Contractions. - Lept. Lpt.
Leptandra Virginica. Nat. ord., Scrophulariaceae.
Synonym. - Veronica V.
Fig. - Comm. Got., pl. 15, vol. v.
Black Root, Culver's Physic, Tall Speedwell.
Habitat. - Throughout the United States.
Flowering time. - July and August.
Part employed. - The root.
Characters. - A perennial plant, with a simple, straight, smooth, herbaceous stem from 2 to 5 feet in height. The leaves are whorled in fours to sevens, short, petioled, lanceolate, acuminate, finely serrate, and glaucous beneath. The flowers are white, numerous, nearly sessile, and disposed in long, terminal, and verticillate and subterminal spikes. Spikes panicled, crowded; bracts very small. Calyx four-parted. Corolla small, nearly white, with a deeply four-cleft spreading border, the lateral or lower segments narrower than the others, tubular, pubescent inside; tube of the corolla longer than its limb, and much longer than the calyx. Stamens 2, very much exserted. Capsule oblong-ovate, not notched, opening by 4 teeth at the apex, many-seeded. The root is horizontal, irregular, woody, about as thick as the finger, from 6 to 12 inches long, blackish externally, brownish internally, with many long, slender, dark fibres issuing horizontally in every direction. It has a faint odour, and a bitter, nauseous taste.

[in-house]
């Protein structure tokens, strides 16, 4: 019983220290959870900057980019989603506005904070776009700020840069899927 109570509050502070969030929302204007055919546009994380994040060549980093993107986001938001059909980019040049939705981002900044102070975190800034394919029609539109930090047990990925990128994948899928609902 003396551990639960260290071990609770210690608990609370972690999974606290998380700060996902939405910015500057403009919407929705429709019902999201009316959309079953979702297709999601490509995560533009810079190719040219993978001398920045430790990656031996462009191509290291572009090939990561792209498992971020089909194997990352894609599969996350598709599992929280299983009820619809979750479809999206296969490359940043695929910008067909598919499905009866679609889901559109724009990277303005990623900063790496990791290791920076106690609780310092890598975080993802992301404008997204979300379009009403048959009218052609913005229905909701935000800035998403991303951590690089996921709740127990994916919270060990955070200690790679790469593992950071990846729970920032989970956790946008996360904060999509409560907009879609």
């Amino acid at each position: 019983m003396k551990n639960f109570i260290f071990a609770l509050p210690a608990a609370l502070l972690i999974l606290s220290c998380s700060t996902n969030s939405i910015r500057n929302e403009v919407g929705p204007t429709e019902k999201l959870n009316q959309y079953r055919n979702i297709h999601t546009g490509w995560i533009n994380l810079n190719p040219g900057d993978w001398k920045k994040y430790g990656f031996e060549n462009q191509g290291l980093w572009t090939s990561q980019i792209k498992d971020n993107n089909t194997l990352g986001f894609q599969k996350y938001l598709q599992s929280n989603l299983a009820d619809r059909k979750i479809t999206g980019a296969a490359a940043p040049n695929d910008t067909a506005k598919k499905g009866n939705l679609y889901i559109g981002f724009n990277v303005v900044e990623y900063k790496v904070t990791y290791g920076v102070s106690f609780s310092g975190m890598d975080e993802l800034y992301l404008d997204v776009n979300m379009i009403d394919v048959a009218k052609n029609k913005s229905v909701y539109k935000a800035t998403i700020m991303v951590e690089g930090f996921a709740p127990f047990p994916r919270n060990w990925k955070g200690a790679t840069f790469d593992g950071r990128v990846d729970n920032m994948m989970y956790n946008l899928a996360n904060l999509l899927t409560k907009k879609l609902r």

Time for collecting. - Early spring or late autumn.
Preparations. - Tincture of fresh root, corresponding in alcoholic strength with proof spirit. Trituration of dry root, or trituration of Leptandrin. Dr. Hale considers that the tincture of the fresh root most fully represents the entire plant.
Reference to Horn. Proving. - Hale's New Remedies.
Proper forms for dispensing. - φ and lx, Tincture only. 1 and upwards, Tincture, Pilules, or Globules.